Historical trends of forest fires and carbon emissions in China from 1988 to 2012
Document Type: Journal Article
Author(s): Yujin Zhang; Dahe Qin; Wenping Yuan; Bingrui Jia
Publication Year: 2016

Cataloging Information

  • 21st Century
  • Asia
  • biomass
  • C - carbon
  • carbon emissions
  • China
  • climate change
  • CO2 emissions
  • droughts
  • Earth System
  • fire management
  • forest fire
  • forest management
  • global wildland fire
  • historical trends
  • impacts
  • land use
  • terrestrial ecosystems
  • wildfires
  • International
Record Maintained By:
Record Last Modified: August 22, 2018
FRAMES Record Number: 55246
Tall Timbers Record Number: 33213
TTRS Location Status: Not in file
TTRS Call Number: Available
TTRS Abstract Status: Fair use, Okay

This bibliographic record was either created or modified by the Tall Timbers Research Station and Land Conservancy and is provided without charge to promote research and education in Fire Ecology. The E.V. Komarek Fire Ecology Database is the intellectual property of the Tall Timbers Research Station and Land Conservancy.


A larger amount of carbon is stored in forest ecosystems than in the entire atmosphere. Thus, relatively small changes in forest carbon stocks can significantly impact net carbon exchange between the biosphere and atmosphere. Changes in forest stocks can result from various disturbances, such as insect pests, windstorms, flooding, and especially forest fires. Globally, the impact of forest fires has been enhanced due to ongoing warming of the climate. The current study reported an evaluation of carbon emissions from historical forest fires in China during 1988-2012 with observational data collected from national agriculture statistics. Historical fire trends and fire‐induced carbon emissions were described over space and time at both national and regional levels. The results indicated that no significant increases in fire occurrence and carbon emissions were observed during the study period at the national level. However, at the regional level, there was a significant increasing trend in fire occurrence, and drought severity was a major driver of fire activity. Most carbon emissions were from north and northeast China, and these emissions contributed significantly to total carbon emissions. The results also showed that annual fire‐induced emissions ranged from 0.04 Tg C to 7.22 Tg C, with an average of 1.03 Tg C. Large interannual and spatial variabilities of carbon emissions were also indicated, and these were attributed to spatial and temporal variations in fire regimes. The results improve understanding of fire characteristics and provide significant information for reducing model‐related uncertainty of fire‐induced carbon emissions.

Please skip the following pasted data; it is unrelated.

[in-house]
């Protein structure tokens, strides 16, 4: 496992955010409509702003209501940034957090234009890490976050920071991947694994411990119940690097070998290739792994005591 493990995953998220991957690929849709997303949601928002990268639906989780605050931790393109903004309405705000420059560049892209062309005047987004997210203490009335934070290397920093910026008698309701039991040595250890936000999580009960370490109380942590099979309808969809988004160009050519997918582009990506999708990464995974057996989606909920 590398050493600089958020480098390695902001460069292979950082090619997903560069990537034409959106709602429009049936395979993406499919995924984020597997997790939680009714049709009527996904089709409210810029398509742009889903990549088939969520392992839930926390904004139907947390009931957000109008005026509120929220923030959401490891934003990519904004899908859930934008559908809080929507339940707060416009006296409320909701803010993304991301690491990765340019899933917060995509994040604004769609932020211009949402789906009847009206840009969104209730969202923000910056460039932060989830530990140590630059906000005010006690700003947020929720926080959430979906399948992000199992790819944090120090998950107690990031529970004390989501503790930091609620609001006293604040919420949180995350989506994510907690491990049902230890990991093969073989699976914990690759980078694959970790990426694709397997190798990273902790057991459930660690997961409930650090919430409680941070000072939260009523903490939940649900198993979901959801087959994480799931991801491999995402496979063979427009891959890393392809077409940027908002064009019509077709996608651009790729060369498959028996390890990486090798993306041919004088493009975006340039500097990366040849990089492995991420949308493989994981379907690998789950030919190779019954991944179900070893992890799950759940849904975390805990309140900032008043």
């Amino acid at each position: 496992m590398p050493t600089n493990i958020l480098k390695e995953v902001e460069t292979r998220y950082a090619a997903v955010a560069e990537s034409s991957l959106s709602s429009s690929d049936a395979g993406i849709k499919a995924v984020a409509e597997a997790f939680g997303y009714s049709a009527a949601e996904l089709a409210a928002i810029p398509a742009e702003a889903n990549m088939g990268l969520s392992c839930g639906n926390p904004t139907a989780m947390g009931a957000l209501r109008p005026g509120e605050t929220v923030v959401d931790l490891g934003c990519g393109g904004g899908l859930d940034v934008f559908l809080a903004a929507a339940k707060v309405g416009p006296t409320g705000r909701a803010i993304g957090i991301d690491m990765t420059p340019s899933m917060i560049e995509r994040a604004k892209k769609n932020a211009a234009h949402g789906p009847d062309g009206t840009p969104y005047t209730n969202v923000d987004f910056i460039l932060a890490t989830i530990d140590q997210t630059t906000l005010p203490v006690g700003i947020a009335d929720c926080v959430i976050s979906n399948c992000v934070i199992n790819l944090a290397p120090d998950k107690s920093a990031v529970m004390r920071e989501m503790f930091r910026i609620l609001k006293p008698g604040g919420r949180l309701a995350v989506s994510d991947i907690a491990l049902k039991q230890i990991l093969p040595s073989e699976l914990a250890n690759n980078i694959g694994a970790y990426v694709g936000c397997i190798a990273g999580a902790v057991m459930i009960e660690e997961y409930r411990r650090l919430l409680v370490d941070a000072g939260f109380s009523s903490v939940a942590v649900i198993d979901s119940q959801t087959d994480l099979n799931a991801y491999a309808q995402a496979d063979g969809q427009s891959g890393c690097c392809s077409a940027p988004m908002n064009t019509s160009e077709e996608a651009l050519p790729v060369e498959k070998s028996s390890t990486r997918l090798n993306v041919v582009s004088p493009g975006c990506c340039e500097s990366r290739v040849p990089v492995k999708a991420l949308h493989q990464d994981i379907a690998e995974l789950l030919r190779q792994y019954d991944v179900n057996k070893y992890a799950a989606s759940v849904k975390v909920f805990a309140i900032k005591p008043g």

Online Link(s):
Zhang, Yujin; Qin, Dahe; Yuan, Wenping; Jia, Bingrui. 2016. Historical trends of forest fires and carbon emissions in China from 1988 to 2012. Journal of Geophysical Research: Biogeosciences 121(9):2506-2517.